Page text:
Environmental scientist's early warning indicators win the prize
Promising environmental researcher David Seekell has been awarded a prestigious prize: the Science and SciLifeLab Prize for Young Scientists. He was awarded the prize for his dissertation at Umeå University that developed early warning indicators for environmental tipping points practically usable to government officials and landowners. (2016-12-02)

Himalyan ice cores reveal climate warming, catastrophic drought
Ice cores drilled through a glacier four miles up in the Himalayan Mountains have yielded a highly detailed record of the last 1,000 years of earth's climate in the high Tibetan Plateau. The cores show both the last decade and the last 50 years were the warmest in 1,000 years. (2000-09-14)

Greater desertification control using sand trap simulations
In the fight against desertification, so-called straw checkerboard barriers (SCB) play a significant role. SCB consists of half -exposed criss-crossing rows of straws of wheat, rice, reeds, and other plants. The trouble is that our understanding of the laws governing wind-sand movement in SCB and their surrounding area is insufficient. Now, researchers in China have performed a numerical simulation of the sand movement inside the SCB, described in a paper just published in EPJ E. (2013-09-27)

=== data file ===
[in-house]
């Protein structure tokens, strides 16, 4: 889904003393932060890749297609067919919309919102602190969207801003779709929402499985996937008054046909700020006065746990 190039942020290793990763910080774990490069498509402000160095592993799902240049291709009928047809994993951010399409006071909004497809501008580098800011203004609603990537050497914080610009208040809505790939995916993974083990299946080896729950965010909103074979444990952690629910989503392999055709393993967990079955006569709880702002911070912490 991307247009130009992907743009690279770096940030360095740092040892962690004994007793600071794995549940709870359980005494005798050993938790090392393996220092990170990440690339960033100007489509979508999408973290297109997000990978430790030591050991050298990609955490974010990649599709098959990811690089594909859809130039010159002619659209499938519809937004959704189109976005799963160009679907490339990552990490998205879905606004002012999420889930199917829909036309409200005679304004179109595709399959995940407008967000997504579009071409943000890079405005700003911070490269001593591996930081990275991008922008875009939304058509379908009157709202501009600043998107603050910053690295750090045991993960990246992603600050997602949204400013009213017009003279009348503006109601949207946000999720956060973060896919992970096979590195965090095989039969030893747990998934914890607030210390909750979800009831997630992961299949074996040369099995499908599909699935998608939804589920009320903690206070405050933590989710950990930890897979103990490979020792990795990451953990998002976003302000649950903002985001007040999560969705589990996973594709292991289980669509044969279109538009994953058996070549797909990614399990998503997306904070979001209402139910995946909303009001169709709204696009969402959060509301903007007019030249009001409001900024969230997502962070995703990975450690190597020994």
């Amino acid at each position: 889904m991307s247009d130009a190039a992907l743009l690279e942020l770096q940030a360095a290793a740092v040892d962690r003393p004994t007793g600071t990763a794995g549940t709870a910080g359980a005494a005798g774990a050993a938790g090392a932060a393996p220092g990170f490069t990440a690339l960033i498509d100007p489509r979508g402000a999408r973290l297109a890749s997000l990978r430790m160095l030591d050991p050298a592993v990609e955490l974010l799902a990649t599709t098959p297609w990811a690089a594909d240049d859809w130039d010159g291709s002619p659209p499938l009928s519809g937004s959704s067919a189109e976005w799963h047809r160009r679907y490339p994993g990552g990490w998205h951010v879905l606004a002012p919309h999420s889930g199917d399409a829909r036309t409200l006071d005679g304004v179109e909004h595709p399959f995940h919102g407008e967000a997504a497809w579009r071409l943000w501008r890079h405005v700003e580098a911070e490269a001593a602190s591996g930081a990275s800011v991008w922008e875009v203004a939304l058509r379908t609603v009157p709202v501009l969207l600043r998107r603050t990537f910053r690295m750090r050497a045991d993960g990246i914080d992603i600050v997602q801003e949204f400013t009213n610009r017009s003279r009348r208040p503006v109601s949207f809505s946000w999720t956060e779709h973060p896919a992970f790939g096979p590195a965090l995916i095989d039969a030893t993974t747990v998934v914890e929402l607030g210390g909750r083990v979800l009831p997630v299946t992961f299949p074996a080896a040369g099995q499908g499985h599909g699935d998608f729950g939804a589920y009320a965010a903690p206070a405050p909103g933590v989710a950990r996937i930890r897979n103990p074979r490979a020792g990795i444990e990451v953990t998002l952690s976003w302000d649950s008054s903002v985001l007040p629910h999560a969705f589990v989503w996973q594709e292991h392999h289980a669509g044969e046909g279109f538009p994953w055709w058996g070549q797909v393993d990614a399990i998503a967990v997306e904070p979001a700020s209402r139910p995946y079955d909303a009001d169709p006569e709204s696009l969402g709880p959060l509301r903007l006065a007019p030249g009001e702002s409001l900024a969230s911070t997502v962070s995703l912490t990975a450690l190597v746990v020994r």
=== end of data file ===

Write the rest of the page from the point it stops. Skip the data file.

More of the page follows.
More water for life
Water is the life-blood of agriculture; it is the liquid elixir that nurtures the growth of billions of hectares of crops needed to feed the world. The ample supply of water for farming and agriculture often means the difference between feast and famine. Many parts of the world, however, suffer from the opposite -- the growing scarcity of water available for agriculture. (2010-03-22)

Ages of the Navajo Sandstone
The real Jurassic Park was as an ancient landscape home to a vast desert covered mostly in sand dunes as far as the eye could see, where dinosaurs and small mammals roamed southern Utah. The Navajo Sandstone is known for its beautiful red and tan crossbedded sandstones that grace many of the national parks and monuments in the southwest USA -- for example Arches, Canyonlands, Capitol Reef, and Zion national parks. (2019-09-09)

Millennium Ecosystem Assessment: Many of 2 billion dryland dwellers at risk as land degrades
Growing desertification worldwide threatens to swell by millions the number of poor forced to seek new homes and livelihoods. And a rising number of large, intense dust storms plaguing many areas menace the health of people even continents away, international experts warn in a new report. (2005-06-16)

Diverse ecosystems are crucial climate change buffer
Preserving diverse plant life will be crucial to buffer the negative effects of climate change and desertification in in the world's drylands, according to a new landmark study. (2012-01-12)

Pollution in Northern Hemisphere helped cause 1980s African drought
Air pollution in the Northern Hemisphere in the mid-20th century cooled the upper half of the planet and pushed rain bands south, contributing to the prolonged and worsening drought in Africa's Sahel region. Clean air legislation in the 1980s reversed the trend and the drought lessened. (2013-06-06)